Haldeman on Kissinger

August 03, 1994|By Eric Alterman

LET'S SET a few boundaries right off: If Henry Kissinger prefers to be the kind of Jew who rarely, if ever, darkens the door of his local shul, that's his business. (It also puts him into the majority of contemporary American Jewish religious practice.) And if Kissinger truly felt it was in the best interests of his nation for him to prostrate himself before various anti-Jewish, Arab dictators, that, too, need not reflect upon the man's private character. But what of a man who sits there quietly, cravenly, while his boss spews venomous anti-Semitic bile? At that point, we are justified in wondering, "Henry Kissinger, have you no shame?"

Among the many salutary historical functions the late H.R. Haldeman performed in having his diaries posthumously published is the light it sheds on President Nixon's relationship with Kissinger. While the latter may have been privately contemptuous of Nixon's clumsiness, both physical and intellectual, he was, in the president's presence, utterly servile. Thus, when Nixon, furious over New York City demonstrations against France's selling more than 100 Mirage jet fighters to Libya, informed his aides "not to let any Jews see him about the Middle East," and even decided to postpone what Nixon referred to as the "Jewish arms supply," Mr. Kissinger, who was present for the tirade, remained silent, according to the Haldeman diary. Moreover, Nixon, Haldeman wrote, would frequently rant about "the terrible problem arising from Jewish domination in the media."

He even wondered once whether the administration's problems derived from what his friend, the Rev. Billy Graham, called "Satanic Jews." Yet the only defense Mr. Kissinger raised, according to Nixon biographer Stephen Ambrose, was to inform the president, occasionally, that, "there are Jews and then there are Jews."

The Kissinger family, of German-Jewish origin, lost 13 members in Nazi concentration camps. As a youth, Heinz Kissinger, as Henry was then called, daily confronted virulent anti-Semitism and even saw his father lose his job before the family escaped to the United States. Yet according to Walter Isaacson's masterly biography, "Kissinger," the former secretary of state has consistently minimized his Jewish heritage, describing his childhood as "typical middle-class German."

Mr. Kissinger's discomfort with his Jewish identity, however, has not stopped him from deploying his qualifications as a high-profile Jew to defend those in power who might minimize the importance of the Holocaust. When, in 1985, President Reagan made the horrendous decision to visit the Bitburg cemetery, with its graves of dead SS members, and defended his decision by referring to victims on both sides in the Holocaust, Mr. Kissinger rose to defend the decision, noting that "one can point out that the president's record on the issue of the Holocaust is impeccable."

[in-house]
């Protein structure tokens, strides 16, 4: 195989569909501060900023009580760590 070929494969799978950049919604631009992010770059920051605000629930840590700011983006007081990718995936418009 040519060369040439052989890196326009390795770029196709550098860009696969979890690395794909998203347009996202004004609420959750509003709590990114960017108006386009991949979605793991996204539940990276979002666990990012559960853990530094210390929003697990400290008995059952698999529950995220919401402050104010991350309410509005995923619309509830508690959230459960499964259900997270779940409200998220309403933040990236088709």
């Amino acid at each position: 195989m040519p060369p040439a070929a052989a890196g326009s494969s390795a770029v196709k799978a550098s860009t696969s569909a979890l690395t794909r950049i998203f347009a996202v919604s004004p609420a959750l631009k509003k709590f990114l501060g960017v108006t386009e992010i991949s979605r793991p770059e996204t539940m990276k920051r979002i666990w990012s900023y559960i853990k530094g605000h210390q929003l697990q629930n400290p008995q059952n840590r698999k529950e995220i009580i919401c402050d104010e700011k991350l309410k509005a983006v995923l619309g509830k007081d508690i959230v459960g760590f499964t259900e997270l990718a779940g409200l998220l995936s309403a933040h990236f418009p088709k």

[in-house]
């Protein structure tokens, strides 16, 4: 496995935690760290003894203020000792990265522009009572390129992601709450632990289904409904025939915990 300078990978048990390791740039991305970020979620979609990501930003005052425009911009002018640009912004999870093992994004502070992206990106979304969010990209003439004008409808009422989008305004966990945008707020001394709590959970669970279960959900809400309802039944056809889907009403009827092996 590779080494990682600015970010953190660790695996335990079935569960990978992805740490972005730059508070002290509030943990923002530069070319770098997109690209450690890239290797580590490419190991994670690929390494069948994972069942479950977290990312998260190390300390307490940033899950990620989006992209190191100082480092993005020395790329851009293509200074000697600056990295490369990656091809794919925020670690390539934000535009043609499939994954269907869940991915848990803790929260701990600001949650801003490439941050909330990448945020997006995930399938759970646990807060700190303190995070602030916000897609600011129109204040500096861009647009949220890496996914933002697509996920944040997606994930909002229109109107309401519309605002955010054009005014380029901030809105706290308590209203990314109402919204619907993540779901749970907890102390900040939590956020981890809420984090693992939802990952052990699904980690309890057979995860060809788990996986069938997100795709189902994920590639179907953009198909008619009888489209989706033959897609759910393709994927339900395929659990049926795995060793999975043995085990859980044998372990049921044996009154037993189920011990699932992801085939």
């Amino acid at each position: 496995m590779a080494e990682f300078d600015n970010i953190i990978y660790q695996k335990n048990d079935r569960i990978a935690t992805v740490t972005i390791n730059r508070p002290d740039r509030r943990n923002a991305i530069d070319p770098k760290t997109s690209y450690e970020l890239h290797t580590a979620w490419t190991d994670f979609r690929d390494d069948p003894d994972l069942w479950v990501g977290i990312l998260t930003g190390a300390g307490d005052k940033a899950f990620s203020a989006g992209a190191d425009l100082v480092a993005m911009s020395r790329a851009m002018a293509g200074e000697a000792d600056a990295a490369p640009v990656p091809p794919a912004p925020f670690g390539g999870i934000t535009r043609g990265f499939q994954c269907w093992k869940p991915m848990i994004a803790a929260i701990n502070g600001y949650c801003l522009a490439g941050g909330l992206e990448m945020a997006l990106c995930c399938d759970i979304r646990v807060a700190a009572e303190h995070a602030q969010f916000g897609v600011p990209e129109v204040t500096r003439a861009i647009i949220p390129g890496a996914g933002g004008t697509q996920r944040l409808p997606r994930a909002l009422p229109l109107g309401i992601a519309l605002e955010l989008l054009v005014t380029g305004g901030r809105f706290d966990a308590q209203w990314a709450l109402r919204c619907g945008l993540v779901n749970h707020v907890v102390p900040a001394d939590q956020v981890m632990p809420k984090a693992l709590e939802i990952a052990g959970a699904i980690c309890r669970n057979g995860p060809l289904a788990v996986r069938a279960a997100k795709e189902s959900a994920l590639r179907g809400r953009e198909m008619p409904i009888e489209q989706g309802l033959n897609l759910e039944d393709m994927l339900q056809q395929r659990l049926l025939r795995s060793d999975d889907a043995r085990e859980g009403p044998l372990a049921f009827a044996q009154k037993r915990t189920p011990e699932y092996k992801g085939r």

In fact, before Bitburg, Mr. Reagan's primary statement regarding the Nazi death camps was his delusional claim to both Israel's Yitzhak Shamir and Nazi hunter Simon Wiesenthal that he photographed the camps during the Allied liberation. This mystery aside, just what did Mr. Kissinger believe he was claiming on behalf of Mr. Reagan? Who, excluding perhaps former Ku Klux Klan leader David Duke and the ultraconservative Patrick Buchanan, in American electoral life has a record on Holocaust victims that is anything but "impeccable?"

Mr. Kissinger has always been openly and unapologetically committed to a philosophy of raison d'etat in international affairs. The Vietnamese, Cambodian, Angolan, Chilean and Chinese people, among many others, have been forced to pay a terrible price for the amoral basis of Kissingerian diplomacy. What Mr. Kissinger's silence during Nixon's anti-Semitic tirades suggests above all is the price that Mr. Kissinger himself must be paying for his contempt for the morality of others; beneath it, apparently, lies a powerful contempt for his own Jewish self.

Eric Alterman is the author of "Sound and Fury: The Washington Punditocracy and the Collapse of American Politics." He wrote this for Newsday.

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